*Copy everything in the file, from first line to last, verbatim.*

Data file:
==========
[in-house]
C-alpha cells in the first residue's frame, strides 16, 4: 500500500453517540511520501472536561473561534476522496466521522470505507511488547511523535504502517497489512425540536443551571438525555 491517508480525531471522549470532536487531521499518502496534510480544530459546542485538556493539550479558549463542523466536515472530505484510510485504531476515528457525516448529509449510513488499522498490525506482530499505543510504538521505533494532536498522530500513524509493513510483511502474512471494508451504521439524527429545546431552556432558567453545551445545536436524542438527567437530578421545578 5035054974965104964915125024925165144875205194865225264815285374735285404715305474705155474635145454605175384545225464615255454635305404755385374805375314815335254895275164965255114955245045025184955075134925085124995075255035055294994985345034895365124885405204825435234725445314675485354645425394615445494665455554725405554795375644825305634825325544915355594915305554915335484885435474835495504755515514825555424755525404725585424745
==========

[in-house]
C-alpha cells in the first residue's frame, strides 16, 4: 500500500453517540511520501472536561473561534476522496466521522470505507511488547511523535504502517497489512425540536443551571438525555 491517508480525531471522549470532536487531521499518502496534510480544530459546542485538556493539550479558549463542523466536515472530505484510510485504531476515528457525516448529509449510513488499522498490525506482530499505543510504538521505533494532536498522530500513524509493513510483511502474512471494508451504521439524527429545546431552556432558567453545551445545536436524542438527567437530578421545578 5035054974965104964915125024925165144875205194865225264815285374735285404715305474705155474635145454605175384545225464615255454635305404755385374805375314815335254895275164965255114955245045025184955075134925085124995075255035055294994985345034895365124885405204825435234725445314675485354645425394615445494665455554725405554795375644825305634825325544915355594915305554915335484885435474835495504755515514825555424755525404725585424745